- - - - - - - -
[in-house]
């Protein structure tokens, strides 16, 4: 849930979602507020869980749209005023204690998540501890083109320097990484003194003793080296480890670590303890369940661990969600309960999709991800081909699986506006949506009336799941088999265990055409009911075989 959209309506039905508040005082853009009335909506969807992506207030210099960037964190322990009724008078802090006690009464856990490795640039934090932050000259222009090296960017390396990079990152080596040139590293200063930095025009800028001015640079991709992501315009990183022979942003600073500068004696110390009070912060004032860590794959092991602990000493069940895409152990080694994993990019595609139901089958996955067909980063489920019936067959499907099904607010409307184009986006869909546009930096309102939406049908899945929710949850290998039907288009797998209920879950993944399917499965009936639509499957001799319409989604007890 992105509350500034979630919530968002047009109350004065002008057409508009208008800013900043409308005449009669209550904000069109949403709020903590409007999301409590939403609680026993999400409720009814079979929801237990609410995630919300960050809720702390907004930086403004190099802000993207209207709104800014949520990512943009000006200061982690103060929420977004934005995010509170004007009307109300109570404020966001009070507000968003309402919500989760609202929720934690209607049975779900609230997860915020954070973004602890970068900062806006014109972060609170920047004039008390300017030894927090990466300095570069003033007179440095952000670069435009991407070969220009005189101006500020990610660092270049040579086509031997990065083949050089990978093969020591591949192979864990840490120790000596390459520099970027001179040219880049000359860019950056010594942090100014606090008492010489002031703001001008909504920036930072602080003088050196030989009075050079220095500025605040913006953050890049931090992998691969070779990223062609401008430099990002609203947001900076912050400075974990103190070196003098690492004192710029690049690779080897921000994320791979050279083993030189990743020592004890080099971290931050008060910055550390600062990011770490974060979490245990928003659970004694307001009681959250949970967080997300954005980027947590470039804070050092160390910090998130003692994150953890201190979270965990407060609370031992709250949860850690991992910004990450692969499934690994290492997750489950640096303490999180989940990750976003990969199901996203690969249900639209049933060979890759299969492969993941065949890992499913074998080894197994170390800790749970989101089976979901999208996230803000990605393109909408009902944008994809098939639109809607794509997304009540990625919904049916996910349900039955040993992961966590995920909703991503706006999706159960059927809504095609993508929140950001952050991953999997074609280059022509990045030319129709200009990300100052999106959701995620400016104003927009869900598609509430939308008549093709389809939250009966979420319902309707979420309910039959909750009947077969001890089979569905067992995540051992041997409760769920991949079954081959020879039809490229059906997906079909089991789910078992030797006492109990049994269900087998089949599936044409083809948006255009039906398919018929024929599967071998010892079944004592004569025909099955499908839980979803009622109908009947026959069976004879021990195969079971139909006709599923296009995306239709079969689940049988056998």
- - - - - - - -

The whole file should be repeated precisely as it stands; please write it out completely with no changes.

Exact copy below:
[in-house]
């Protein structure tokens, strides 16, 4: 849930979602507020869980749209005023204690998540501890083109320097990484003194003793080296480890670590303890369940661990969600309960999709991800081909699986506006949506009336799941088999265990055409009911075989 959209309506039905508040005082853009009335909506969807992506207030210099960037964190322990009724008078802090006690009464856990490795640039934090932050000259222009090296960017390396990079990152080596040139590293200063930095025009800028001015640079991709992501315009990183022979942003600073500068004696110390009070912060004032860590794959092991602990000493069940895409152990080694994993990019595609139901089958996955067909980063489920019936067959499907099904607010409307184009986006869909546009930096309102939406049908899945929710949850290998039907288009797998209920879950993944399917499965009936639509499957001799319409989604007890 992105509350500034979630919530968002047009109350004065002008057409508009208008800013900043409308005449009669209550904000069109949403709020903590409007999301409590939403609680026993999400409720009814079979929801237990609410995630919300960050809720702390907004930086403004190099802000993207209207709104800014949520990512943009000006200061982690103060929420977004934005995010509170004007009307109300109570404020966001009070507000968003309402919500989760609202929720934690209607049975779900609230997860915020954070973004602890970068900062806006014109972060609170920047004039008390300017030894927090990466300095570069003033007179440095952000670069435009991407070969220009005189101006500020990610660092270049040579086509031997990065083949050089990978093969020591591949192979864990840490120790000596390459520099970027001179040219880049000359860019950056010594942090100014606090008492010489002031703001001008909504920036930072602080003088050196030989009075050079220095500025605040913006953050890049931090992998691969070779990223062609401008430099990002609203947001900076912050400075974990103190070196003098690492004192710029690049690779080897921000994320791979050279083993030189990743020592004890080099971290931050008060910055550390600062990011770490974060979490245990928003659970004694307001009681959250949970967080997300954005980027947590470039804070050092160390910090998130003692994150953890201190979270965990407060609370031992709250949860850690991992910004990450692969499934690994290492997750489950640096303490999180989940990750976003990969199901996203690969249900639209049933060979890759299969492969993941065949890992499913074998080894197994170390800790749970989101089976979901999208996230803000990605393109909408009902944008994809098939639109809607794509997304009540990625919904049916996910349900039955040993992961966590995920909703991503706006999706159960059927809504095609993508929140950001952050991953999997074609280059022509990045030319129709200009990300100052999106959701995620400016104003927009869900598609509430939308008549093709389809939250009966979420319902309707979420309910039959909750009947077969001890089979569905067992995540051992041997409760769920991949079954081959020879039809490229059906997906079909089991789910078992030797006492109990049994269900087998089949599936044409083809948006255009039906398919018929024929599967071998010892079944004592004569025909099955499908839980979803009622109908009947026959069976004879021990195969079971139909006709599923296009995306239709079969689940049988056998």